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    The two options for comments are up voting them or flagging them. The threshold for a rude comment flag (for me) is higher than the comments made. However, when reading the question and seeing the person being sarcastic, insulting ("Your lack of experience in working in teams and mentoring clearly shines through your comments") then colors one's opinion of the post as a whole and is more likely to get down voted. Its not that discussions are forbidden its that questions that seek to have discussions don't work well and tend not to be good questions int eh Q&A format the site encourages. – user40980 Aug 14 '14 at 22:25
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Just looking at the code you didn't need to put in the implementation of the Logger class (you did it twice), just a call to Logger.log(stuffToLog) would have been clear enough.

Asking for the name of things is an edge case on P.SE but in general disallowed.

Also the answerer was correct; you can catch the run-time error simply by a null check when calling TheDelegate.Inst.TheHook then it doesn't matter that TheDelegate is never implemented because all references to a TheDelegate instance will be null.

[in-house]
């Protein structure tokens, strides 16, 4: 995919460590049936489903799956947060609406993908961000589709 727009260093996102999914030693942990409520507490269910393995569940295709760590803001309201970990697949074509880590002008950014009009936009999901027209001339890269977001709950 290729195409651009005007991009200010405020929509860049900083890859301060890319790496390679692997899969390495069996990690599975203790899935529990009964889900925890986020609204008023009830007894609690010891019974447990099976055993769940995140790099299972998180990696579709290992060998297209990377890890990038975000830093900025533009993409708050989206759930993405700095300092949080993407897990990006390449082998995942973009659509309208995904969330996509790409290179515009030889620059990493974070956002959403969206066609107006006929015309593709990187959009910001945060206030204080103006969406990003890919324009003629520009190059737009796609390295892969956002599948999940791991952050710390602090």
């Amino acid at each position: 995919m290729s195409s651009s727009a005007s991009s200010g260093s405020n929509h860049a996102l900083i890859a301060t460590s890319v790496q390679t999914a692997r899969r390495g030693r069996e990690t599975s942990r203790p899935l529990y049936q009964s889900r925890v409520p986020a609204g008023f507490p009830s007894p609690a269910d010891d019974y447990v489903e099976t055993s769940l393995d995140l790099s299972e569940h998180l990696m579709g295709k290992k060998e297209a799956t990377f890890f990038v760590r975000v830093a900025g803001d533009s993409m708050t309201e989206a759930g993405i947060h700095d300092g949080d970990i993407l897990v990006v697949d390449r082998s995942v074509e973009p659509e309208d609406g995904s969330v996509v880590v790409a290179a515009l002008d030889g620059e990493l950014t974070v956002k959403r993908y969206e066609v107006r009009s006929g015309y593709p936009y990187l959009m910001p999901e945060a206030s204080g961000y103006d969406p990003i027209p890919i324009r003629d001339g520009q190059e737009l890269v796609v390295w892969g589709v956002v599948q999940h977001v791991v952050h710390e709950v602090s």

Also your pattern prefers a global over a field to hold variable state, this gives way to a whole host of problems starting from thread safety, to unexpected influence from another library that installs its own TheDelegate.

  • I had no intention of making the code production-ready. The code is just a proof-of-concept kind of thing where I just try to establish that delegation is possible without using C# Delegate construct. I did not say the answer was wrong. I know I can test for null, I can have n number of checks. I was just asking if there is a way to catch these issues compile time. Is there a benefit etc.? – msiyer Aug 13 '14 at 13:50
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    asking if the checking of unimplemented abstract classes is possible is a separate question than what design pattern you thought up, (probably not because dlls can be linked in that may implement them and use the library) – ratchet freak Aug 13 '14 at 13:59
  • There are tools that can catch such issues. These are the code analysis tools. Now, I also see that as code analysis becomes better, compilers also get better. So, I do not think one liners would suffice. – msiyer Aug 13 '14 at 14:00